Rethinking Africa’s growth strategy

Economic growth continues to be intimately linked to the importance of political stability and strong social structures

The year 2010 was a milestone for the World Economic Forum’s relationship with the African continent. WEF celebrated 20 years of partnership and engagement in Africa recently with a successful meeting in Dar es Salaam, Tanzania. The meeting, held for the first time in East Africa, generated an unprecedented level of participation as 12 heads of state and government and 100 public figures joined over 1,000 business and civil society leaders from 85 countries.

Hosted by President Kikwete in Dar es Salaam, Tanzania and attended by President Zuma of South Africa, the summit was co-chairedby were AjaiChowdhry, founder and chairman of HCL Technologies from India, Jorgen Haslestad, chief executive of Yara International, Anna Tibaijuka from the UN-HABITAT, Pat Davies from Sasol and KuseniDlamini from Old Mutual. Under the theme,“Rethinking Africa’s Growth Strategy", the meeting provided leaders with a platform for facing up to the challenge and using the crisis as an opportunity to redesign a sustainable roadmap for Africa’s future.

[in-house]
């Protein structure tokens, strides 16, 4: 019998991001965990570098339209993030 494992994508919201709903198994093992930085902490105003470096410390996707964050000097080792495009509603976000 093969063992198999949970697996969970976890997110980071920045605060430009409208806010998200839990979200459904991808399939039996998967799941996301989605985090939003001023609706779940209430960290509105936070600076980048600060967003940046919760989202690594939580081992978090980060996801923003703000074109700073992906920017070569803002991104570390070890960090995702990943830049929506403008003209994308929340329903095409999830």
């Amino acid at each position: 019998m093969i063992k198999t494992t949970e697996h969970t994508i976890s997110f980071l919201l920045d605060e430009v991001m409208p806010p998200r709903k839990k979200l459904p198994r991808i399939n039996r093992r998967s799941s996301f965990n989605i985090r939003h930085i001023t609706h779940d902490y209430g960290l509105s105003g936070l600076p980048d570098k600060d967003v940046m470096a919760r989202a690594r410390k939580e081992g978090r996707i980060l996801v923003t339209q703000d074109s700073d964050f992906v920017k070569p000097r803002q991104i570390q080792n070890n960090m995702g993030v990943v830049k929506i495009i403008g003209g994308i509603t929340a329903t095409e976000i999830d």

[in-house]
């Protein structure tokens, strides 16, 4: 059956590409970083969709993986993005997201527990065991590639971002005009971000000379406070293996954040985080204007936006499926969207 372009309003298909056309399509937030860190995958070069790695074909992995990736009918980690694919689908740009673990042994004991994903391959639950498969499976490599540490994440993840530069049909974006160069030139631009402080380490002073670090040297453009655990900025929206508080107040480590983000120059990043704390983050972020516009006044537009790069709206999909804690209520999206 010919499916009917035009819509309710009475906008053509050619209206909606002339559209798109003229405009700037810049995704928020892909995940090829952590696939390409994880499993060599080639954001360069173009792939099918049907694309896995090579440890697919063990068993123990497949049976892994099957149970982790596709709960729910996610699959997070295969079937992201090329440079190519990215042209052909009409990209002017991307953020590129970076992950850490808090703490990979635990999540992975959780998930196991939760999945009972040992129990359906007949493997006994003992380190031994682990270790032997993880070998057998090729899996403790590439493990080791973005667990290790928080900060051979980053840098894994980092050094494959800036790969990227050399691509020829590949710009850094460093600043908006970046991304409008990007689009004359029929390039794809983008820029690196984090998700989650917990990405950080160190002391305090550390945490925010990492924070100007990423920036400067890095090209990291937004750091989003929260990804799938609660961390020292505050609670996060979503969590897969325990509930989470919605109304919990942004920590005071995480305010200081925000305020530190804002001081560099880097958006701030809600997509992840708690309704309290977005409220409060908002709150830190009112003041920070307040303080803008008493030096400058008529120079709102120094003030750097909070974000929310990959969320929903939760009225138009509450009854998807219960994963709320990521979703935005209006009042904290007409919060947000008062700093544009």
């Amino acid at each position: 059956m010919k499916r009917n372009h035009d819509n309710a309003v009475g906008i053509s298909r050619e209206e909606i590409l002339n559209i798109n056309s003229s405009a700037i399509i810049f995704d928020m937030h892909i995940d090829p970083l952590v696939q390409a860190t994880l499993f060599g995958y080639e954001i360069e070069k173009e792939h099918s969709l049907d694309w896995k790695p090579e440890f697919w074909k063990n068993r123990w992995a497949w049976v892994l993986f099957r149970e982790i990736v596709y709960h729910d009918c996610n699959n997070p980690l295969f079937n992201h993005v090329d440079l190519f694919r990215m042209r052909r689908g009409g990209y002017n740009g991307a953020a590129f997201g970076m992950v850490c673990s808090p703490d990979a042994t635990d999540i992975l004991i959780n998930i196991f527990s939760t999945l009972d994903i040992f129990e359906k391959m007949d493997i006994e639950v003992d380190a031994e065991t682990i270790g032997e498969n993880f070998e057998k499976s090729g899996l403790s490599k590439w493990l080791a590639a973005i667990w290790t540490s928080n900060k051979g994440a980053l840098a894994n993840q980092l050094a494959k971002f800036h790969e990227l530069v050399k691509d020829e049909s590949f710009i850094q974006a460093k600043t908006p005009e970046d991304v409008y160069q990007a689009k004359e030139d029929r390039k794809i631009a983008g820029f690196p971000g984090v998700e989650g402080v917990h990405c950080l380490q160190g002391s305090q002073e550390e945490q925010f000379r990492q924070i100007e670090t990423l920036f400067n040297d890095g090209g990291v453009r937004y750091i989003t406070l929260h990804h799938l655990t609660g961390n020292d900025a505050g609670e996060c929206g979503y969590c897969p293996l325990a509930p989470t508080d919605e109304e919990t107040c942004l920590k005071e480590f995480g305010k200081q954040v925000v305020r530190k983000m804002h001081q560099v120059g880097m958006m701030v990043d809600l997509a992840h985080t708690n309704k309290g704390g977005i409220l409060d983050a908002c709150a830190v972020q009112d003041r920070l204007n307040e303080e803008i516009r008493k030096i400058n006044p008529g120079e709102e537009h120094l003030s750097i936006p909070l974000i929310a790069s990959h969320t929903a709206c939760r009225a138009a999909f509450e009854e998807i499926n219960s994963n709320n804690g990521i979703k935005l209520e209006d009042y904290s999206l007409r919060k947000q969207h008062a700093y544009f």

Sharing her insight on the positive developments of the meeting, Katherine Tweedie, the World Economic Forum’s Africa Director said, “The strong participation, especially from the international community, was not surprising given the increasing importance of Africa in the post-crisis geopolitical landscape.An investor looking for real growth would definitely be looking at opportunities in Africa.”

Brainstorming on competitiveness

The sessions started with the third annual Africa Economic Brainstorming and then delved into key areas underpinning Africa’s competitiveness, including strengthening its capital markets, growing South-South partnerships and effectively managing global demand for its abundant resource wealth.

“Vital issues underpinning Africa’s growth strategy from energy to infrastructure investments, Africa’s capital markets were touched. A major session on trade was hosted by Pascal Lamy from the World Trade Organization where key participants from government to business looked at Africa’s involvement, particularly from a business perspective in trade policy within the continent and internationally. As such, debate focused on effective models of governance, the future of Africa’s democracies and how best to introduce peace and security to troubled areas,” she said.

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